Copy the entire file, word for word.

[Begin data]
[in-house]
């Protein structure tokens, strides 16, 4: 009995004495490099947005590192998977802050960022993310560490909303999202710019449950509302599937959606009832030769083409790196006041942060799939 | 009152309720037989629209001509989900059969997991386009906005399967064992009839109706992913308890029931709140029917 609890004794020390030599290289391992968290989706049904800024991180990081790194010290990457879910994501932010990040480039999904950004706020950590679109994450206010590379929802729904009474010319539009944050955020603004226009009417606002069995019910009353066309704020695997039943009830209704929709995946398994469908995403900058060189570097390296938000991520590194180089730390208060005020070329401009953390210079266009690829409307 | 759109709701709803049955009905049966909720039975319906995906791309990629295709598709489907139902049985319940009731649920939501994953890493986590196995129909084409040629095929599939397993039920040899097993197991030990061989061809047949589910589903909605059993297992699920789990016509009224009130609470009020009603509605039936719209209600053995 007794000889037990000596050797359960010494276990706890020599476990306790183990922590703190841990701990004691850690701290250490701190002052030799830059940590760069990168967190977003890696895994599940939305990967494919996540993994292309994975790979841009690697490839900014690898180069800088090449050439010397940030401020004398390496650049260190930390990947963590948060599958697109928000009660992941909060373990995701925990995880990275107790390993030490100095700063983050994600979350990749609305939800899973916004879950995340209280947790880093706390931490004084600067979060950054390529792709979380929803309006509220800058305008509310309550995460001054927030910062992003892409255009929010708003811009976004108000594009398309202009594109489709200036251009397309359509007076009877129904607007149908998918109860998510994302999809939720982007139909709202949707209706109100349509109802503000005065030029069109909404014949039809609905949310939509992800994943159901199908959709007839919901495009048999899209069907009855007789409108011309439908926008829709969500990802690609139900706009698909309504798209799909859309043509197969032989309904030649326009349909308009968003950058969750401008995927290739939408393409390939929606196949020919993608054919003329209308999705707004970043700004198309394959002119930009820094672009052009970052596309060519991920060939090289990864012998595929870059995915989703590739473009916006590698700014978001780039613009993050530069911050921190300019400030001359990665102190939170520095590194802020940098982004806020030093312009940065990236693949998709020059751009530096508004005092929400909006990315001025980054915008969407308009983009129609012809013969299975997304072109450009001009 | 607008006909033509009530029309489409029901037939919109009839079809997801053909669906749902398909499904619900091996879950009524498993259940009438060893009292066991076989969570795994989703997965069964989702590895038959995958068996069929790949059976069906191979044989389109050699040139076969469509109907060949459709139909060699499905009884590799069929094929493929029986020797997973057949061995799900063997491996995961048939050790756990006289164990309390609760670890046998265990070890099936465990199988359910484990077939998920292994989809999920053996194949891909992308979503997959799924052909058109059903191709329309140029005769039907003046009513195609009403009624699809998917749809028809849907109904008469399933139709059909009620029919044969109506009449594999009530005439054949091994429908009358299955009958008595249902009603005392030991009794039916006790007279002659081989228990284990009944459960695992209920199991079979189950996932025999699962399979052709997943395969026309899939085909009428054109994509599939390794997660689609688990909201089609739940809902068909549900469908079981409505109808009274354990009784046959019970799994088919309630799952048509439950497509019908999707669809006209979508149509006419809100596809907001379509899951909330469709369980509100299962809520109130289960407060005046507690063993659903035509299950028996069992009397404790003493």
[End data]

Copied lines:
[in-house]
């Protein structure tokens, strides 16, 4: 009995004495490099947005590192998977802050960022993310560490909303999202710019449950509302599937959606009832030769083409790196006041942060799939 | 009152309720037989629209001509989900059969997991386009906005399967064992009839109706992913308890029931709140029917 609890004794020390030599290289391992968290989706049904800024991180990081790194010290990457879910994501932010990040480039999904950004706020950590679109994450206010590379929802729904009474010319539009944050955020603004226009009417606002069995019910009353066309704020695997039943009830209704929709995946398994469908995403900058060189570097390296938000991520590194180089730390208060005020070329401009953390210079266009690829409307 | 759109709701709803049955009905049966909720039975319906995906791309990629295709598709489907139902049985319940009731649920939501994953890493986590196995129909084409040629095929599939397993039920040899097993197991030990061989061809047949589910589903909605059993297992699920789990016509009224009130609470009020009603509605039936719209209600053995 007794000889037990000596050797359960010494276990706890020599476990306790183990922590703190841990701990004691850690701290250490701190002052030799830059940590760069990168967190977003890696895994599940939305990967494919996540993994292309994975790979841009690697490839900014690898180069800088090449050439010397940030401020004398390496650049260190930390990947963590948060599958697109928000009660992941909060373990995701925990995880990275107790390993030490100095700063983050994600979350990749609305939800899973916004879950995340209280947790880093706390931490004084600067979060950054390529792709979380929803309006509220800058305008509310309550995460001054927030910062992003892409255009929010708003811009976004108000594009398309202009594109489709200036251009397309359509007076009877129904607007149908998918109860998510994302999809939720982007139909709202949707209706109100349509109802503000005065030029069109909404014949039809609905949310939509992800994943159901199908959709007839919901495009048999899209069907009855007789409108011309439908926008829709969500990802690609139900706009698909309504798209799909859309043509197969032989309904030649326009349909308009968003950058969750401008995927290739939408393409390939929606196949020919993608054919003329209308999705707004970043700004198309394959002119930009820094672009052009970052596309060519991920060939090289990864012998595929870059995915989703590739473009916006590698700014978001780039613009993050530069911050921190300019400030001359990665102190939170520095590194802020940098982004806020030093312009940065990236693949998709020059751009530096508004005092929400909006990315001025980054915008969407308009983009129609012809013969299975997304072109450009001009 | 607008006909033509009530029309489409029901037939919109009839079809997801053909669906749902398909499904619900091996879950009524498993259940009438060893009292066991076989969570795994989703997965069964989702590895038959995958068996069929790949059976069906191979044989389109050699040139076969469509109907060949459709139909060699499905009884590799069929094929493929029986020797997973057949061995799900063997491996995961048939050790756990006289164990309390609760670890046998265990070890099936465990199988359910484990077939998920292994989809999920053996194949891909992308979503997959799924052909058109059903191709329309140029005769039907003046009513195609009403009624699809998917749809028809849907109904008469399933139709059909009620029919044969109506009449594999009530005439054949091994429908009358299955009958008595249902009603005392030991009794039916006790007279002659081989228990284990009944459960695992209920199991079979189950996932025999699962399979052709997943395969026309899939085909009428054109994509599939390794997660689609688990909201089609739940809902068909549900469908079981409505109808009274354990009784046959019970799994088919309630799952048509439950497509019908999707669809006209979508149509006419809100596809907001379509899951909330469709369980509100299962809520109130289960407060005046507690063993659903035509299950028996069992009397404790003493």